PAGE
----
Sunday, January 09, 2005

DV and men

Over the years, I have heard a number of arguments (usually by men's rights and father's rights activists) that those of us who work in the domestic violence field are "sexist" because we are not offering equal shelter for men escaping domestic violence situations. While I have not seen this explicit argument stated in the recent comments on this blog, I have seen what could be the very beginnings of, I thought I'd go ahead and comment on it now.

I will state upfront that while the vast majority of DV victims are women, I do recognize and acknowledge that male victims exist. The majority of those male victims are in same sex relationships, but there is a small minority who are in heterosexual relationships as well. I do believe that these men deserve help and support. But I also recognize the very real difficulties in providing this help through the already existing support system.

As many of you know, I currently work at a DV shelter in my area. At this one shelter, we get approximately 5,000 calls a year from women seeking shelter because they are escaping DV. We have to turn away 85% of these women due to a lack of space. There are 6 other shelters in my city, and they all have about the same rates.

In my time at the shelter, I have never received a call from a man seeking help. My coworkers have received calls from men seeking help -- but sadly, all but a very few turned out to be "sex calls" (quite frankly, probably one of the most disturbing "fetishes" or "perversions" I have ever witnessed). But I cannot say that our shelter, or the other shelters in the area do not receive legitimate calls for help from men. We cannot provide help for them, but we try to put them in contact with a number of agencies in the area that work with men.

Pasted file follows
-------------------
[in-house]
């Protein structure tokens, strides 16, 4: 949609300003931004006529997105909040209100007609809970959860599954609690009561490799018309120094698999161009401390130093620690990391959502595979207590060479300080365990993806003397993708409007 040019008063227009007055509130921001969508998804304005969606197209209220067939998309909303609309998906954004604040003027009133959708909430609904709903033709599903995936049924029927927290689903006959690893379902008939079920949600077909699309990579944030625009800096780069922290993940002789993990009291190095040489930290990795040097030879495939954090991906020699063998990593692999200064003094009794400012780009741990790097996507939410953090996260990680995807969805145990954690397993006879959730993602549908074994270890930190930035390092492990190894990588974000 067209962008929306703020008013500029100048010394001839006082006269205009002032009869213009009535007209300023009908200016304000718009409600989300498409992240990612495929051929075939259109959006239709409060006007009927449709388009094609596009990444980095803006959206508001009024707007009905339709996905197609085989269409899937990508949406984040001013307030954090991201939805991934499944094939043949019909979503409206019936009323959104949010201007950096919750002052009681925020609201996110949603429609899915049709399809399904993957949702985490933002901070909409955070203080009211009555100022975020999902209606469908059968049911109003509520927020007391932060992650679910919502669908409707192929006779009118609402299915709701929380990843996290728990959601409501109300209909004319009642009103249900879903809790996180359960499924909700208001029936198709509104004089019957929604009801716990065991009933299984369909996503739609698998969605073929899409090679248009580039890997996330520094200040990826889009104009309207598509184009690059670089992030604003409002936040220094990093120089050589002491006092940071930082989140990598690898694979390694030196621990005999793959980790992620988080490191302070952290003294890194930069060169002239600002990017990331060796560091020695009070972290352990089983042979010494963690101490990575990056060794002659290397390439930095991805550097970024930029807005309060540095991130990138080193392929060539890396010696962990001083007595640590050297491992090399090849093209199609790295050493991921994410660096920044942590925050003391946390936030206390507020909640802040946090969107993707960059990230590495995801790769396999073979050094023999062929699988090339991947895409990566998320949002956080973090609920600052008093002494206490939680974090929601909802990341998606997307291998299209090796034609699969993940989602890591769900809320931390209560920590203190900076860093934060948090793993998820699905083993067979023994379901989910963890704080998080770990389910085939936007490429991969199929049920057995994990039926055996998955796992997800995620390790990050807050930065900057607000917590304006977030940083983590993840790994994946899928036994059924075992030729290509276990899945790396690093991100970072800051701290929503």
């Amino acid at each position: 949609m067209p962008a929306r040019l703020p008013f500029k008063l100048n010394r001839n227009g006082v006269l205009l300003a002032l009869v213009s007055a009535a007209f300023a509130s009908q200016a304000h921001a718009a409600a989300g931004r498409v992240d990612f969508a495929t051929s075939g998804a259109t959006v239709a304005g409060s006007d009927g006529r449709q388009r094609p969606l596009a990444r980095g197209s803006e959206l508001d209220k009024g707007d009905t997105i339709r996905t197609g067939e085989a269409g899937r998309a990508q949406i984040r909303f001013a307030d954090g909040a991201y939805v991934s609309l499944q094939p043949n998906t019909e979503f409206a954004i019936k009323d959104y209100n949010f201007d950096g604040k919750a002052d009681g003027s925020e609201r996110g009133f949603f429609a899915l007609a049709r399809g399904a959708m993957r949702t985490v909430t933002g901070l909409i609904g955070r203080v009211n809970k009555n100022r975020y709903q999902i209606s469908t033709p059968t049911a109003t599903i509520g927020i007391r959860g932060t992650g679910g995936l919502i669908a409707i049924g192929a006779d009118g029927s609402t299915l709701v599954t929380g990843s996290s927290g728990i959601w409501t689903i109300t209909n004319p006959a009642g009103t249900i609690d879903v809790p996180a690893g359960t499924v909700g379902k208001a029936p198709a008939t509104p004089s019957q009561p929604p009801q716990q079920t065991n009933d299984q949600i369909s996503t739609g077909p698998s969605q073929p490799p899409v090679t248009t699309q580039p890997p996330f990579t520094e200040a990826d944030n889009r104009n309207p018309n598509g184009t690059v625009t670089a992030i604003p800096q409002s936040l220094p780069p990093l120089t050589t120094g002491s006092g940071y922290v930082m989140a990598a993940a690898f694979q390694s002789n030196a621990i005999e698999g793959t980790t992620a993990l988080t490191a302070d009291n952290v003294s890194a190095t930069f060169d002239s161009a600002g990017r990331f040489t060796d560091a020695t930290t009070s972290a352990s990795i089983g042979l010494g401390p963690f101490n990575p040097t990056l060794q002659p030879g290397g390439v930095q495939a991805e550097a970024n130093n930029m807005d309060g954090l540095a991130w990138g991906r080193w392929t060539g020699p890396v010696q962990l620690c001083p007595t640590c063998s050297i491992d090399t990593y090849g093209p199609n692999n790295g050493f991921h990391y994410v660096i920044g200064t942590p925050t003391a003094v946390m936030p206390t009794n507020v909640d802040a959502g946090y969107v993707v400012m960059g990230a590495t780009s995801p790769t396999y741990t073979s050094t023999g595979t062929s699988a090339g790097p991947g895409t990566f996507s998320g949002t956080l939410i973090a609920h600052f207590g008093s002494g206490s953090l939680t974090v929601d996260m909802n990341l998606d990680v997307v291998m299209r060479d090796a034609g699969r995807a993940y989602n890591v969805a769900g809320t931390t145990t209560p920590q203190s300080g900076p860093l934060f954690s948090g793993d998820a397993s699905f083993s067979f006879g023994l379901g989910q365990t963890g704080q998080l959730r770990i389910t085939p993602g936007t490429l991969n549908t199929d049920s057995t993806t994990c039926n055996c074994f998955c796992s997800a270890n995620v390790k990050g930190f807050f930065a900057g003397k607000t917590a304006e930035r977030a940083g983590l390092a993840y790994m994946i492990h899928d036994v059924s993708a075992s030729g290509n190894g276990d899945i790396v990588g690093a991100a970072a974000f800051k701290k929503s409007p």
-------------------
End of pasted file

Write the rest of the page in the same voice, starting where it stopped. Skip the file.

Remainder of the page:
A shelter designed to house women simply cannot also house men. These shelters are supposed to be safe places -- and sheltering a man in there would be problematic for 2 reasons:
  • the mere presence of a man living in such close quarters to women in crisis makes it feel much less safe. That may be hurtful for men in crisis to hear, but it's a fact.

  • These shelters are confidential. Abusers often try everything they can to find out the location of the shelter. In the few cases where a shelter has taken in men, there have been instances where it turned out that the man was actually an abuser, simply trying to track down his victim. It's simply not a safe thing to do.
Now, some shelters have enough funding where they can provide temporary hotel vouchers for men fleeing domestic violence, thereby helping the man without risking the safety of the women in shelter. Many shelters have begun to do this. At this point, the shelter I work for cannot do this -- keep in mind, though, we cannot offer hotel vouchers for women, either. We simply do not have the funding.